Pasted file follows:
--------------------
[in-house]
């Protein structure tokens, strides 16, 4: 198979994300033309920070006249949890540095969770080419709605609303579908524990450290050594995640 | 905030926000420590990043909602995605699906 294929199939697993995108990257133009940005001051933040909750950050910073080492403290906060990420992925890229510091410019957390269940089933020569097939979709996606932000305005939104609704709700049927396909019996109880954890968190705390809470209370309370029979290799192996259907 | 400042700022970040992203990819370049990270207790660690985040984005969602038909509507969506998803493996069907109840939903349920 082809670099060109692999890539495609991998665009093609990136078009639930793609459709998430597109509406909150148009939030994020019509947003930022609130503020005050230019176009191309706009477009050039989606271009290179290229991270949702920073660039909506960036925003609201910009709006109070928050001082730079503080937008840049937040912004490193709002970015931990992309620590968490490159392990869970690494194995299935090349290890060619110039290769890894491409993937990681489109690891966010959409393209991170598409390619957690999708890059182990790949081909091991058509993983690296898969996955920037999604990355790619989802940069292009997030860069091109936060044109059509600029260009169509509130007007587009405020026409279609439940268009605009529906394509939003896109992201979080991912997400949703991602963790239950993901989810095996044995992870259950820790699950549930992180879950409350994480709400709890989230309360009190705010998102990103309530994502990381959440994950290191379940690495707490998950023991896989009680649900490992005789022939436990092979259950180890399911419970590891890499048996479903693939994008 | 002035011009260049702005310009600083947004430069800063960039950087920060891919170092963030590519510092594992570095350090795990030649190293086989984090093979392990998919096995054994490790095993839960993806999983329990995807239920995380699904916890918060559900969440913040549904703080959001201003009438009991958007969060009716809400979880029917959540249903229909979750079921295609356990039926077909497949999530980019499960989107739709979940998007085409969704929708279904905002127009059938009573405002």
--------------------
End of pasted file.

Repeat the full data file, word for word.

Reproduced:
[in-house]
């Protein structure tokens, strides 16, 4: 198979994300033309920070006249949890540095969770080419709605609303579908524990450290050594995640 | 905030926000420590990043909602995605699906 294929199939697993995108990257133009940005001051933040909750950050910073080492403290906060990420992925890229510091410019957390269940089933020569097939979709996606932000305005939104609704709700049927396909019996109880954890968190705390809470209370309370029979290799192996259907 | 400042700022970040992203990819370049990270207790660690985040984005969602038909509507969506998803493996069907109840939903349920 082809670099060109692999890539495609991998665009093609990136078009639930793609459709998430597109509406909150148009939030994020019509947003930022609130503020005050230019176009191309706009477009050039989606271009290179290229991270949702920073660039909506960036925003609201910009709006109070928050001082730079503080937008840049937040912004490193709002970015931990992309620590968490490159392990869970690494194995299935090349290890060619110039290769890894491409993937990681489109690891966010959409393209991170598409390619957690999708890059182990790949081909091991058509993983690296898969996955920037999604990355790619989802940069292009997030860069091109936060044109059509600029260009169509509130007007587009405020026409279609439940268009605009529906394509939003896109992201979080991912997400949703991602963790239950993901989810095996044995992870259950820790699950549930992180879950409350994480709400709890989230309360009190705010998102990103309530994502990381959440994950290191379940690495707490998950023991896989009680649900490992005789022939436990092979259950180890399911419970590891890499048996479903693939994008 | 002035011009260049702005310009600083947004430069800063960039950087920060891919170092963030590519510092594992570095350090795990030649190293086989984090093979392990998919096995054994490790095993839960993806999983329990995807239920995380699904916890918060559900969440913040549904703080959001201003009438009991958007969060009716809400979880029917959540249903229909979750079921295609356990039926077909497949999530980019499960989107739709979940998007085409969704929708279904905002127009059938009573405002």